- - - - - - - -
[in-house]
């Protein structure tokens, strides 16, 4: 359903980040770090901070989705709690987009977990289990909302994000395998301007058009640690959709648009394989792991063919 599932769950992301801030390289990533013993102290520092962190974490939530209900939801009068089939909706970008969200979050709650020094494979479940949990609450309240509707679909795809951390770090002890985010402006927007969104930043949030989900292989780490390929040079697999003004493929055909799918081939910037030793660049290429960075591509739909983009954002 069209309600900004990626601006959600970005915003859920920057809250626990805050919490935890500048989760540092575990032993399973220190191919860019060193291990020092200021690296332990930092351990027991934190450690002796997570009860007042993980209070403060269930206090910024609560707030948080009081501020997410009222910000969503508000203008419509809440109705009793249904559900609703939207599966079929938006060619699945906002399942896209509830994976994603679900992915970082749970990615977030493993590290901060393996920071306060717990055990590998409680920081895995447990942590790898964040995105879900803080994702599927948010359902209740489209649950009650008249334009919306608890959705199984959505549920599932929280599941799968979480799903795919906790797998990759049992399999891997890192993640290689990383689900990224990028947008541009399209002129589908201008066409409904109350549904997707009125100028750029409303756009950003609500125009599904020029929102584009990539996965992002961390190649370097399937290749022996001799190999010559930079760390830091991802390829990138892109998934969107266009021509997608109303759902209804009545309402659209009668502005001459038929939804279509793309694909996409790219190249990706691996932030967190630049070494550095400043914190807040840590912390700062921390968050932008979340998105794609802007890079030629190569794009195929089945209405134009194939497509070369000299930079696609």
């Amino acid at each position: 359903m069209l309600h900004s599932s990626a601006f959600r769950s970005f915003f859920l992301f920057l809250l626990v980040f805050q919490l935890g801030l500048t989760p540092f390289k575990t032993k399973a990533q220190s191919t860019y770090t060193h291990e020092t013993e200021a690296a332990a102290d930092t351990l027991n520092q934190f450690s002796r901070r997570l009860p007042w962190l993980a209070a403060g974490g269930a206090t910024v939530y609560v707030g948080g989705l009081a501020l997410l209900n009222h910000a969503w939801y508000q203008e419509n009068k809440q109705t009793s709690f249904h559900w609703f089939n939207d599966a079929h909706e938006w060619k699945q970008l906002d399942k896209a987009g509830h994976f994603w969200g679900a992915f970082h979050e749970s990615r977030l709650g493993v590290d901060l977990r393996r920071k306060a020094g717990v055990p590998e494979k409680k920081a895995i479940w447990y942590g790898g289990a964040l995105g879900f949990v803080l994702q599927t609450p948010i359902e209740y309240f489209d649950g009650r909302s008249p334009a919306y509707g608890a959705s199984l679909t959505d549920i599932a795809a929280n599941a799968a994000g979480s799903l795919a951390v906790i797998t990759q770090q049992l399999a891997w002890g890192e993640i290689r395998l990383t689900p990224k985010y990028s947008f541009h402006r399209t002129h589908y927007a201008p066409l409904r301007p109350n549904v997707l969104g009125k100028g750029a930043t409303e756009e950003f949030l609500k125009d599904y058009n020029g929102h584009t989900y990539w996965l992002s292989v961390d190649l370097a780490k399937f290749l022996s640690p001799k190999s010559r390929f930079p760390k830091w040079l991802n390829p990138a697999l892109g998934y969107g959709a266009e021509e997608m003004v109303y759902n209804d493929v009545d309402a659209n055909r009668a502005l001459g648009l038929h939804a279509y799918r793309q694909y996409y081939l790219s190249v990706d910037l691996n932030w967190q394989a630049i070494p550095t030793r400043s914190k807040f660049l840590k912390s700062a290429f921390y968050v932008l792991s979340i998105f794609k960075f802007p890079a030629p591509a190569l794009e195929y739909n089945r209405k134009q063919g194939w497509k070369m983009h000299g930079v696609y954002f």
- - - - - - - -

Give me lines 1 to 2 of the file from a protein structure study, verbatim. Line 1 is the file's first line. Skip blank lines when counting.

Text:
[in-house]
């Protein structure tokens, strides 16, 4: 359903980040770090901070989705709690987009977990289990909302994000395998301007058009640690959709648009394989792991063919 599932769950992301801030390289990533013993102290520092962190974490939530209900939801009068089939909706970008969200979050709650020094494979479940949990609450309240509707679909795809951390770090002890985010402006927007969104930043949030989900292989780490390929040079697999003004493929055909799918081939910037030793660049290429960075591509739909983009954002 069209309600900004990626601006959600970005915003859920920057809250626990805050919490935890500048989760540092575990032993399973220190191919860019060193291990020092200021690296332990930092351990027991934190450690002796997570009860007042993980209070403060269930206090910024609560707030948080009081501020997410009222910000969503508000203008419509809440109705009793249904559900609703939207599966079929938006060619699945906002399942896209509830994976994603679900992915970082749970990615977030493993590290901060393996920071306060717990055990590998409680920081895995447990942590790898964040995105879900803080994702599927948010359902209740489209649950009650008249334009919306608890959705199984959505549920599932929280599941799968979480799903795919906790797998990759049992399999891997890192993640290689990383689900990224990028947008541009399209002129589908201008066409409904109350549904997707009125100028750029409303756009950003609500125009599904020029929102584009990539996965992002961390190649370097399937290749022996001799190999010559930079760390830091991802390829990138892109998934969107266009021509997608109303759902209804009545309402659209009668502005001459038929939804279509793309694909996409790219190249990706691996932030967190630049070494550095400043914190807040840590912390700062921390968050932008979340998105794609802007890079030629190569794009195929089945209405134009194939497509070369000299930079696609």